4. Practice. There may be companies that contact you about a position that you’re not excited about. Even if you know you’ll never take the job, still take advantage of the opportunity to interview and hone your skills. This will really come in handy for that interview you do really care about. Also, if you have a family member or friend willing to help out, have them give you a mock interview.

Final Word

I know that finding a job in this economy is not the easiest thing in the world. But with persistence, dedication, and hard work you can improve your chances of finding employment. What other tips do you have that could increase a job seeker’s chances for finding employment?

Mark Riddix
Mark Riddix is the founder and president of an independent investment advisory firm that provides personalized investing and asset management consulting. Mark has written financial columns for Baltimore and Washington, D.C. area newspapers and is the author of the book, Your Financial Playbook.

Related Articles

Comments

  • http://madsaver.com Mac

    Good general ideas to help job seekers find a new position. Though, as one who’s been in the IT field for some time, I disagree that certifications are that important to employers any more. They more or less want experience. It trumps both certs & schooling in importance. I’m sure it’s quite different for other departments however. Though for those that want to move up, having a Masters makes it quite a bit easier to go from a grunt to management in our company. As one of those grunts, I’m seriously considering one of the long-distance schooling options you mentioned.

    • Mark Riddix

      Good info on the IT certifications.

    • Elizabeth I

      If you are interested in getting your degree online. I would call some recruiters in your field and ask them how potential employers would view an online degree.

      Additionally the best part of my MBA program was the dialogue that happened in class from the students. This cannot be captured online.

    • Shelly

      I strongly agree that having and education or showing that you are pursing one on a resume can help with landing a position. I was struggling to find a job for about 6 months so i decided to go back to school and finish up my degree. When i changed my resume from some college to currently in school ….big change. I did find a great position and i am already being considered for advancement! Thanks for posting this advice.

    • http://[email protected] Daniel Mcoy

      I work for Staffing Services Group and we always support and recommended education to our employees and to our candidates. Having a higher education can only help you in this competitive job market. If you are seeking employment or just looking to advance within a company you currently work for, having your degree will open up more possibilities. We also encourage our employees with completed degrees to keep taking classes that will keep them on top of their game!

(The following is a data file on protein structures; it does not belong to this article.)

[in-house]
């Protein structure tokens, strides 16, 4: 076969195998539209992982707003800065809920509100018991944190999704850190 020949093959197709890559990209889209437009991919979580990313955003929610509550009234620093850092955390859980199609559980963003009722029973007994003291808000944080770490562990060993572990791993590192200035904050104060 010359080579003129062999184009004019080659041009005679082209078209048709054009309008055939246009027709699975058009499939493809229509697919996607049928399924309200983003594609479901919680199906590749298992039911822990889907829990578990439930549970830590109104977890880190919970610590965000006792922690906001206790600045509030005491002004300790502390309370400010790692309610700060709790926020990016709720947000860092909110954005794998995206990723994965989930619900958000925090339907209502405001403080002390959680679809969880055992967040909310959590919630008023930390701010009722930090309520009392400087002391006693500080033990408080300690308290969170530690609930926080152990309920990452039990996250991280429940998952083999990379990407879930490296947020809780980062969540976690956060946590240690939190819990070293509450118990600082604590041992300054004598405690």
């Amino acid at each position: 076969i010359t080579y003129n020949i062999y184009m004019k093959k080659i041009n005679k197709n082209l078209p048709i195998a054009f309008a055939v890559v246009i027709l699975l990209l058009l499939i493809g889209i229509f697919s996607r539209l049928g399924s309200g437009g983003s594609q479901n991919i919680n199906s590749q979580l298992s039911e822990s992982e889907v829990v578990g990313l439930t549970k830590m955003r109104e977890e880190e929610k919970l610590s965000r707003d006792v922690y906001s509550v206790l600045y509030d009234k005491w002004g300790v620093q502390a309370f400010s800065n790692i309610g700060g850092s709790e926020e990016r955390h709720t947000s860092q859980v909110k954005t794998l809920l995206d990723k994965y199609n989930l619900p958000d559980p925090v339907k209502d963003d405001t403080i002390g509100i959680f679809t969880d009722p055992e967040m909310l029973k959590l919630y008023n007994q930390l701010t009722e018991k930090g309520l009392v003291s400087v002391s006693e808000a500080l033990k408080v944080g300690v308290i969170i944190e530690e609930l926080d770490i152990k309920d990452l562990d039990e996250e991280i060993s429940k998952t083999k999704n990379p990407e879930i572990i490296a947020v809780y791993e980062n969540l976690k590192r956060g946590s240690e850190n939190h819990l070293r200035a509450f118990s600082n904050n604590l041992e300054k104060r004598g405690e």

• gina

    If you notice that you are getting a lot of interviews, but no job offers, you may want to do some ‘mock’ interviews with a friend or previous coworker. You may think that you are acing your interview, but you may be sending negative signals to the interviewer such as: poor eye contact, lack of conviction in your answers, too cocky, etc. Practicing can’t hurt!

    • Elizabeth I

      Try to get a recruiting firm to interview you. They will give you some candid feedback. One woman reworked my resume as well.

  • http://www.yourfinances101.com/blog David/Yourfinances101

    Actually preparing for interviews always helped me as well.

    I don’t know if most acutally prepare, but it was always worth it to me.

    And always, always have some questions for the interviewer. Hopefully, well-thought out ones

    • Mark Riddix

      Very true. It lets the interviewer know that you have done your homework and should be considered as a serious candidate.

      • http://madsaver.com Mac

        Agreed. If I have a difficult time trying to determine a good question to ask a company about a position, there’s a good chance that deep-down, I’m really not that interested anyways. It’s a good way for me to help weed out a few jobs.

  • http://www.strayeru.com/academic-programs/ Christina D

    I think going back to school is a great idea. Go to school online and you can work at a job while you go. It might not be your dream job but you can get that once you graduate.

  • Winston C

    I think it is always a plus to learn a second language. It will take at least several years to master it, but the benefits are great in the long run. And it would be even better if you know three languages! And that’s what I am working right now.

  • Jsbluechocolate

    lk.s drjyg76tn-13[76ug08-11-n]sd,’ptn873q4]-95u6′ AAAAAAAAHHHhhhhhhaaaaaaaaaaaaaaaaXP

Links monetized by VigLink